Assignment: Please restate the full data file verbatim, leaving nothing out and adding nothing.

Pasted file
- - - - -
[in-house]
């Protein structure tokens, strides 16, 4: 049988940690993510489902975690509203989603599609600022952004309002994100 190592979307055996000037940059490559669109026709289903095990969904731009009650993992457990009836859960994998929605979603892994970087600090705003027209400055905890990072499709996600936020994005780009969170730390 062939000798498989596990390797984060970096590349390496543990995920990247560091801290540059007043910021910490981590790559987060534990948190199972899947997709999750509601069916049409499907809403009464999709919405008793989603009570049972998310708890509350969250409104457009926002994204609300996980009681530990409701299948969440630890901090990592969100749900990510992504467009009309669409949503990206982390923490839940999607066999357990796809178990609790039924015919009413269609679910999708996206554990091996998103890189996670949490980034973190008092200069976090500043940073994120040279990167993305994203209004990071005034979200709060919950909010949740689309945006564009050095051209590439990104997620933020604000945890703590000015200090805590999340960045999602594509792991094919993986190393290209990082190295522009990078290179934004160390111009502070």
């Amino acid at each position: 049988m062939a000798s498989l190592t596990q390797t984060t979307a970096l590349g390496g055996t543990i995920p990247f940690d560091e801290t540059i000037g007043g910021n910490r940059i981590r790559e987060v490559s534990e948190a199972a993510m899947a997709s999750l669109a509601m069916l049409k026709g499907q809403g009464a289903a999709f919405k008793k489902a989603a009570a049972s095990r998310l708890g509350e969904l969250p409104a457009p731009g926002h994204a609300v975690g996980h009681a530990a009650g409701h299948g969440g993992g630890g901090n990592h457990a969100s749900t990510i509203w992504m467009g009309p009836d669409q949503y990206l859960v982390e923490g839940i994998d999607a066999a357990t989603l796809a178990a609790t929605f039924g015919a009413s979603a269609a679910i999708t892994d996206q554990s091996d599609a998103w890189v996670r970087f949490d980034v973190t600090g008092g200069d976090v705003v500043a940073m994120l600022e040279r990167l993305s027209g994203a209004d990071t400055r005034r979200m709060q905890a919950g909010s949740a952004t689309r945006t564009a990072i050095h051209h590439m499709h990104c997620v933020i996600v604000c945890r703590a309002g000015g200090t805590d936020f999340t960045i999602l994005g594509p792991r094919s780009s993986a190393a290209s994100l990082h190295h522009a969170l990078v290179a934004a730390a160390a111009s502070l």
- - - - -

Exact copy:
[in-house]
């Protein structure tokens, strides 16, 4: 049988940690993510489902975690509203989603599609600022952004309002994100 190592979307055996000037940059490559669109026709289903095990969904731009009650993992457990009836859960994998929605979603892994970087600090705003027209400055905890990072499709996600936020994005780009969170730390 062939000798498989596990390797984060970096590349390496543990995920990247560091801290540059007043910021910490981590790559987060534990948190199972899947997709999750509601069916049409499907809403009464999709919405008793989603009570049972998310708890509350969250409104457009926002994204609300996980009681530990409701299948969440630890901090990592969100749900990510992504467009009309669409949503990206982390923490839940999607066999357990796809178990609790039924015919009413269609679910999708996206554990091996998103890189996670949490980034973190008092200069976090500043940073994120040279990167993305994203209004990071005034979200709060919950909010949740689309945006564009050095051209590439990104997620933020604000945890703590000015200090805590999340960045999602594509792991094919993986190393290209990082190295522009990078290179934004160390111009502070």
């Amino acid at each position: 049988m062939a000798s498989l190592t596990q390797t984060t979307a970096l590349g390496g055996t543990i995920p990247f940690d560091e801290t540059i000037g007043g910021n910490r940059i981590r790559e987060v490559s534990e948190a199972a993510m899947a997709s999750l669109a509601m069916l049409k026709g499907q809403g009464a289903a999709f919405k008793k489902a989603a009570a049972s095990r998310l708890g509350e969904l969250p409104a457009p731009g926002h994204a609300v975690g996980h009681a530990a009650g409701h299948g969440g993992g630890g901090n990592h457990a969100s749900t990510i509203w992504m467009g009309p009836d669409q949503y990206l859960v982390e923490g839940i994998d999607a066999a357990t989603l796809a178990a609790t929605f039924g015919a009413s979603a269609a679910i999708t892994d996206q554990s091996d599609a998103w890189v996670r970087f949490d980034v973190t600090g008092g200069d976090v705003v500043a940073m994120l600022e040279r990167l993305s027209g994203a209004d990071t400055r005034r979200m709060q905890a919950g909010s949740a952004t689309r945006t564009a990072i050095h051209h590439m499709h990104c997620v933020i996600v604000c945890r703590a309002g000015g200090t805590d936020f999340t960045i999602l994005g594509p792991r094919s780009s993986a190393a290209s994100l990082h190295h522009a969170l990078v290179a934004a730390a160390a111009s502070l």